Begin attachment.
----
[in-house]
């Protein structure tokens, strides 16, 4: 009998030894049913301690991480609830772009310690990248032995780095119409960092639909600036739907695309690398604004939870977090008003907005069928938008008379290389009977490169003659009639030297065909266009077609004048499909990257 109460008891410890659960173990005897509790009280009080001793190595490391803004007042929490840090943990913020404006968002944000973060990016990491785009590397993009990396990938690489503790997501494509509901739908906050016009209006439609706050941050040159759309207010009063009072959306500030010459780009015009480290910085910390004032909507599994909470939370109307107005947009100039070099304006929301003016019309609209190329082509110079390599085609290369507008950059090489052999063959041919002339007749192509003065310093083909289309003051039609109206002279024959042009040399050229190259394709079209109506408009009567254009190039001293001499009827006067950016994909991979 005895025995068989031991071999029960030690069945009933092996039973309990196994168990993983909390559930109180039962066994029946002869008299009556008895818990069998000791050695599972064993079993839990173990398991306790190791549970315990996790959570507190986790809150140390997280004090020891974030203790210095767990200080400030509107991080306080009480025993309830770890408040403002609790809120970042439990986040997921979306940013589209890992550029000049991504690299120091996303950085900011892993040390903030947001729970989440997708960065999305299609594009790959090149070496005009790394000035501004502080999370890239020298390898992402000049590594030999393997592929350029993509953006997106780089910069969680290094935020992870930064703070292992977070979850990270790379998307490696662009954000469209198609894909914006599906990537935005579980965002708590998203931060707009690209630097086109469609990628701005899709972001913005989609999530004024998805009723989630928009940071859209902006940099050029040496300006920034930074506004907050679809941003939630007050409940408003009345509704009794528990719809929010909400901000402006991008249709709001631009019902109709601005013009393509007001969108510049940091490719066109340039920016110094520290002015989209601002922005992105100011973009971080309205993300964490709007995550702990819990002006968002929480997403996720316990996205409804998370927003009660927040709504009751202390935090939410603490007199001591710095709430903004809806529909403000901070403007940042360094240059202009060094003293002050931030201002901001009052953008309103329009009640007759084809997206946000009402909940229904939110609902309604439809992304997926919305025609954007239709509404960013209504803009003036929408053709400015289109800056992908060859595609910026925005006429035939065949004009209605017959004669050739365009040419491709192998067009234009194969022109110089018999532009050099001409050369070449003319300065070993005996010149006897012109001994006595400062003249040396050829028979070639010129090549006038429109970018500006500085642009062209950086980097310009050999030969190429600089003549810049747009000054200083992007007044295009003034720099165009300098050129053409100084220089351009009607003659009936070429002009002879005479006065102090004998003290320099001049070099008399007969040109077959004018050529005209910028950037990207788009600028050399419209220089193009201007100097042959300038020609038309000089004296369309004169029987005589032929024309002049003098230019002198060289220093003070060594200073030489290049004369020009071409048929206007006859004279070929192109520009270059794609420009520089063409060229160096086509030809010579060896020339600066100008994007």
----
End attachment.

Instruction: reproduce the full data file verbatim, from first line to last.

[in-house]
């Protein structure tokens, strides 16, 4: 009998030894049913301690991480609830772009310690990248032995780095119409960092639909600036739907695309690398604004939870977090008003907005069928938008008379290389009977490169003659009639030297065909266009077609004048499909990257 109460008891410890659960173990005897509790009280009080001793190595490391803004007042929490840090943990913020404006968002944000973060990016990491785009590397993009990396990938690489503790997501494509509901739908906050016009209006439609706050941050040159759309207010009063009072959306500030010459780009015009480290910085910390004032909507599994909470939370109307107005947009100039070099304006929301003016019309609209190329082509110079390599085609290369507008950059090489052999063959041919002339007749192509003065310093083909289309003051039609109206002279024959042009040399050229190259394709079209109506408009009567254009190039001293001499009827006067950016994909991979 005895025995068989031991071999029960030690069945009933092996039973309990196994168990993983909390559930109180039962066994029946002869008299009556008895818990069998000791050695599972064993079993839990173990398991306790190791549970315990996790959570507190986790809150140390997280004090020891974030203790210095767990200080400030509107991080306080009480025993309830770890408040403002609790809120970042439990986040997921979306940013589209890992550029000049991504690299120091996303950085900011892993040390903030947001729970989440997708960065999305299609594009790959090149070496005009790394000035501004502080999370890239020298390898992402000049590594030999393997592929350029993509953006997106780089910069969680290094935020992870930064703070292992977070979850990270790379998307490696662009954000469209198609894909914006599906990537935005579980965002708590998203931060707009690209630097086109469609990628701005899709972001913005989609999530004024998805009723989630928009940071859209902006940099050029040496300006920034930074506004907050679809941003939630007050409940408003009345509704009794528990719809929010909400901000402006991008249709709001631009019902109709601005013009393509007001969108510049940091490719066109340039920016110094520290002015989209601002922005992105100011973009971080309205993300964490709007995550702990819990002006968002929480997403996720316990996205409804998370927003009660927040709504009751202390935090939410603490007199001591710095709430903004809806529909403000901070403007940042360094240059202009060094003293002050931030201002901001009052953008309103329009009640007759084809997206946000009402909940229904939110609902309604439809992304997926919305025609954007239709509404960013209504803009003036929408053709400015289109800056992908060859595609910026925005006429035939065949004009209605017959004669050739365009040419491709192998067009234009194969022109110089018999532009050099001409050369070449003319300065070993005996010149006897012109001994006595400062003249040396050829028979070639010129090549006038429109970018500006500085642009062209950086980097310009050999030969190429600089003549810049747009000054200083992007007044295009003034720099165009300098050129053409100084220089351009009607003659009936070429002009002879005479006065102090004998003290320099001049070099008399007969040109077959004018050529005209910028950037990207788009600028050399419209220089193009201007100097042959300038020609038309000089004296369309004169029987005589032929024309002049003098230019002198060289220093003070060594200073030489290049004369020009071409048929206007006859004279070929192109520009270059794609420009520089063409060229160096086509030809010579060896020339600066100008994007």